Whenever President Barack Obama wades into the debate over the causes of – and solutions to – poverty, urban poverty in particular, he often encounters critics at both ends of the ideological spectrum.
Liberals (specifically black intellectuals) have often found fault with his focus on personal and parental responsibility; the “get Cousin Pookie away from the television” ethic Obama has championed in churches, and at rallies and college commencements around the country since he was a presidential candidate is derided by some as victim-blaming, “respectability politics.” Critics on the right, meanwhile, accuse the president of offering an onerous governmental solution to every problem, everything from free preschool to a substantially higher minimum wage to free community college, at seemingly unlimited expense to businesses and to the taxpayer.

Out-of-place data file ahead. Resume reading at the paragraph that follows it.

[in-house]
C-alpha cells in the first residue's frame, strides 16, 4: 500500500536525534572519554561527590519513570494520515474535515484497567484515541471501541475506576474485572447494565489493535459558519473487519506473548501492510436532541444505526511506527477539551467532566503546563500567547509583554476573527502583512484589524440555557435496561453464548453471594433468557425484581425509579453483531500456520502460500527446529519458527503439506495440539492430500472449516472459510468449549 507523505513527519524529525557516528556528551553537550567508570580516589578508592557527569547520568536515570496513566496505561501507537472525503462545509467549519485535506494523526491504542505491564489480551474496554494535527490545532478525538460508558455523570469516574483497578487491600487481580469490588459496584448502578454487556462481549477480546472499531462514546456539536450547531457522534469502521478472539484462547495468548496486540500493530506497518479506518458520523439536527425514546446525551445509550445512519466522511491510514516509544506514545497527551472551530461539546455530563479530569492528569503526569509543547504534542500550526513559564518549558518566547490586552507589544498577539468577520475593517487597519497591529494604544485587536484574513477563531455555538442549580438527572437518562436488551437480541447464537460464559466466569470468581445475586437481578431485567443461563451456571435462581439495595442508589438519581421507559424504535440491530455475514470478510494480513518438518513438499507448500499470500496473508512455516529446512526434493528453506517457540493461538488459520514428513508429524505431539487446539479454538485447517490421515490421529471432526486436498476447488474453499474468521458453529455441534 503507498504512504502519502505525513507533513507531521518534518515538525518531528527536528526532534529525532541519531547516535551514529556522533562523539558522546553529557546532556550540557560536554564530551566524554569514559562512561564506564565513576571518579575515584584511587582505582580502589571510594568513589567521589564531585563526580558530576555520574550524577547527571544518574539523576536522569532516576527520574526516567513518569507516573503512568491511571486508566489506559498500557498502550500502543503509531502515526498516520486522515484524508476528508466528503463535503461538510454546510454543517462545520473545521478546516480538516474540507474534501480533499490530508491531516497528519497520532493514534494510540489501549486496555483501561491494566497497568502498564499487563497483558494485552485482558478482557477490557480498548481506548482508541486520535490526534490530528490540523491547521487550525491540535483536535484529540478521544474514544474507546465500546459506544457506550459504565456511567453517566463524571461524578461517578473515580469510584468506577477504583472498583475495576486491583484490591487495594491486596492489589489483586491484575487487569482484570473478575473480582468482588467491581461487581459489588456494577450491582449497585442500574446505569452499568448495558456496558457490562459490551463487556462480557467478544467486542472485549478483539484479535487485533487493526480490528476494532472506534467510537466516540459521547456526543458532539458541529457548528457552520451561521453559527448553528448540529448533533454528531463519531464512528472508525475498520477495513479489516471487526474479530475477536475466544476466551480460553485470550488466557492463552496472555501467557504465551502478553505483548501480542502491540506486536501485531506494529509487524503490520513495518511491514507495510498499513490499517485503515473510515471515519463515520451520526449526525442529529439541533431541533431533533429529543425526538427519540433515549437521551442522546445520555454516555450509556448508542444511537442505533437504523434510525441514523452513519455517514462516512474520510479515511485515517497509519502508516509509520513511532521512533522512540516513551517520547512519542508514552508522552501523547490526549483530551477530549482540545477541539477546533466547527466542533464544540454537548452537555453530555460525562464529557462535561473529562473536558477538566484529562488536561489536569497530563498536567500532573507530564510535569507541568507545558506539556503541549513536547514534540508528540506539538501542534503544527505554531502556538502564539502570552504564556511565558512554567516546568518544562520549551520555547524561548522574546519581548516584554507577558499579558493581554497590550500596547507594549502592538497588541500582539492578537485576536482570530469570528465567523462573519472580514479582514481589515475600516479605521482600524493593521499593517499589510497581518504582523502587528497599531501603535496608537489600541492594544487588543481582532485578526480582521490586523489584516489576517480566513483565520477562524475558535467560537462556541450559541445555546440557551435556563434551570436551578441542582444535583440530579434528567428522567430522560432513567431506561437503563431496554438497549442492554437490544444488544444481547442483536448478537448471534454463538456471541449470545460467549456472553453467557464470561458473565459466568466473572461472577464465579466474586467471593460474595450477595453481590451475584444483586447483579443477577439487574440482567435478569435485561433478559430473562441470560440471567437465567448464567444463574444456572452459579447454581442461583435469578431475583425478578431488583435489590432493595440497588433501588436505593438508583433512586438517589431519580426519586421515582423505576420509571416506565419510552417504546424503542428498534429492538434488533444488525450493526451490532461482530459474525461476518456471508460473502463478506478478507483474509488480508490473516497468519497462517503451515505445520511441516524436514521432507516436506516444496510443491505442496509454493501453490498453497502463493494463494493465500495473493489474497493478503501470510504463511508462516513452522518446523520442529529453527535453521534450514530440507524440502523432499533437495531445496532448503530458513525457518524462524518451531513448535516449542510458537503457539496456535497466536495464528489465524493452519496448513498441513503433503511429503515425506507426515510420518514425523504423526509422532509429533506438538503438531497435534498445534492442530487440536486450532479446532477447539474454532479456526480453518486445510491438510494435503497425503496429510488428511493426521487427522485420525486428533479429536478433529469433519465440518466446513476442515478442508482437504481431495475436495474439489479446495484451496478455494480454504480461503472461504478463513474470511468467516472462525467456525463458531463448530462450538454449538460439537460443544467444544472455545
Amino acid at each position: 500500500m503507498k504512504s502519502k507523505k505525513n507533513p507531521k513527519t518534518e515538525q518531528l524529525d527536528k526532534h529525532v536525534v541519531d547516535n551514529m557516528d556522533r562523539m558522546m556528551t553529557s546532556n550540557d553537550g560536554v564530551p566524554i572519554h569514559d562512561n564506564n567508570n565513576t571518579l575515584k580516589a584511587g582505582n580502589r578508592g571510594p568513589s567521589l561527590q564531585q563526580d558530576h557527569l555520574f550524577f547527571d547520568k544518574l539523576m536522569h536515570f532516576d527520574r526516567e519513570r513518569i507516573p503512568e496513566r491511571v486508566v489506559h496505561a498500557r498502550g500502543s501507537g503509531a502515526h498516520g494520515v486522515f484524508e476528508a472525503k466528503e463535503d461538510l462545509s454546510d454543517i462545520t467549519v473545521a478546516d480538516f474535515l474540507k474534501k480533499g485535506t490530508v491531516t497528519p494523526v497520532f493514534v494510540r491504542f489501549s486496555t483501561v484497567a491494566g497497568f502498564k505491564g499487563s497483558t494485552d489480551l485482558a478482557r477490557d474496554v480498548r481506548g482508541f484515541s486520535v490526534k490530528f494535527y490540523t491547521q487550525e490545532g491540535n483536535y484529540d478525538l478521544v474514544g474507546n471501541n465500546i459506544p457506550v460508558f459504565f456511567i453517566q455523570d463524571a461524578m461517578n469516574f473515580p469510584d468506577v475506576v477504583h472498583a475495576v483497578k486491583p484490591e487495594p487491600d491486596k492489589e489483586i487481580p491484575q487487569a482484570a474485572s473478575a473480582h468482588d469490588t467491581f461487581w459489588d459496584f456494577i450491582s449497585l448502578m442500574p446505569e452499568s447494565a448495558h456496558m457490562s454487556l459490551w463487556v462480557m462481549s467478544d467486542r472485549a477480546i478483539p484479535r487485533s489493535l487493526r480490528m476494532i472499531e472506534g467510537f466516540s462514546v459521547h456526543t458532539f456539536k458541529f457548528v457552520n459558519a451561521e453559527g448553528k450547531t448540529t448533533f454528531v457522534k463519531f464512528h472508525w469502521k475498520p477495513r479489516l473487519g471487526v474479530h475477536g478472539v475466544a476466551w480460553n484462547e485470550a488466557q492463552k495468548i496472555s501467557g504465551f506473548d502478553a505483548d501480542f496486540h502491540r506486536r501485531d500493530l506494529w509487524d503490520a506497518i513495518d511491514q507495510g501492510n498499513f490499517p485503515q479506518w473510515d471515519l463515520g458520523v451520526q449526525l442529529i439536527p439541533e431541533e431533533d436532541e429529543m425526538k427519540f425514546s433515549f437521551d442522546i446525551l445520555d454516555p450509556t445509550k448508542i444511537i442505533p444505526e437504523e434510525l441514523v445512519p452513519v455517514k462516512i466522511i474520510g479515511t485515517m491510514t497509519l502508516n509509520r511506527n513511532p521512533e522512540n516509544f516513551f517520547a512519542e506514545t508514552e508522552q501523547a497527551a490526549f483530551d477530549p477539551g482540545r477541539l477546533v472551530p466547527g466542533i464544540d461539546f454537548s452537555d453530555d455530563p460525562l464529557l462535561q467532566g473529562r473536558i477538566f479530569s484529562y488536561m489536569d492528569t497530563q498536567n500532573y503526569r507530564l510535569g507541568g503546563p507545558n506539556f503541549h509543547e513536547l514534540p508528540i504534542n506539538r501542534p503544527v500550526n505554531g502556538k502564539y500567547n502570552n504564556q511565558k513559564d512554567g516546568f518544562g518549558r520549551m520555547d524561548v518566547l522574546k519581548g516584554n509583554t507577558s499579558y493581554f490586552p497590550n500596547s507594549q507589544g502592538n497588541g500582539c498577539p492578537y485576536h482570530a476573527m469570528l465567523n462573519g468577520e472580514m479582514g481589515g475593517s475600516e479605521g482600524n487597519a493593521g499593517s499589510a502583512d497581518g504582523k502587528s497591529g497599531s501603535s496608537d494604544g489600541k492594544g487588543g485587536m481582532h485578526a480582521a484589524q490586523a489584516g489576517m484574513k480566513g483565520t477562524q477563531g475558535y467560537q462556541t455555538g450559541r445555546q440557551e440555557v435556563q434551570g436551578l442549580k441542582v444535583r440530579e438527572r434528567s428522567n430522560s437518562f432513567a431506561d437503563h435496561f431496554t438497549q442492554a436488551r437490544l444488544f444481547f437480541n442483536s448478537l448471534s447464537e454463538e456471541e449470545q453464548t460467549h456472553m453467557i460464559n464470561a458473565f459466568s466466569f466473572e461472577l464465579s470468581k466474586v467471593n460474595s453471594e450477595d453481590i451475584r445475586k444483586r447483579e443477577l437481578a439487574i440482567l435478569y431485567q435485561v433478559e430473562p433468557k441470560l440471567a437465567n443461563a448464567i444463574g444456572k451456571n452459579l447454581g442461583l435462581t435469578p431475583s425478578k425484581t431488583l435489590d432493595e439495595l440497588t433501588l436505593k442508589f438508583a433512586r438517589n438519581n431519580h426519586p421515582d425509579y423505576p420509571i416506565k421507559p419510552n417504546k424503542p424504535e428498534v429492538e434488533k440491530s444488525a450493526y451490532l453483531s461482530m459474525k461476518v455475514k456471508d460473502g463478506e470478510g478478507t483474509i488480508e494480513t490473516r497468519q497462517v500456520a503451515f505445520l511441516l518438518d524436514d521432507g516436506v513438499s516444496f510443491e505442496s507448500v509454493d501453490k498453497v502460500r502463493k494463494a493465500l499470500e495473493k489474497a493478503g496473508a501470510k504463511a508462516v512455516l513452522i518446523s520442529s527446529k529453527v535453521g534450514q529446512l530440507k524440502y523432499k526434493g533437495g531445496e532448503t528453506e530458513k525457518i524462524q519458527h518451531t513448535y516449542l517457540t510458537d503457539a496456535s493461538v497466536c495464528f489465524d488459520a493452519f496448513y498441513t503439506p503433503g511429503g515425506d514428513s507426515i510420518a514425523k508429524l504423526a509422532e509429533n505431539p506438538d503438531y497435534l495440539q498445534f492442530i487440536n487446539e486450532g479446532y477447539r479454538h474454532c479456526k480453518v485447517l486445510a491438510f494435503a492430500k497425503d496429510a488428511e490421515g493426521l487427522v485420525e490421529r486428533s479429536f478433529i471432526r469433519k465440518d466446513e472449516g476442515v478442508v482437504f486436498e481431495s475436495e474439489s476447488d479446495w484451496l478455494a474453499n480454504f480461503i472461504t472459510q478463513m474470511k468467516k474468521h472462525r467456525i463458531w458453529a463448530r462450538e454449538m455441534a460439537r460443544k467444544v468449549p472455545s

And whether at Georgetown or in the ongoing political debate in Washington, all three men agree thatpeople of faith will remain engaged in the public policy debate over poverty, with or without a national consensus.
“Jim Wallis, the progressive evangelical [and the founder of Sojourners magazine] likes to say if you cut out what Jesus said about the poor from the gospel you have a book full of holes,” Dionne says. “So the notion that a religious person or a Christian can be indifferent to the poor is about as heretical as any idea you can imagine.”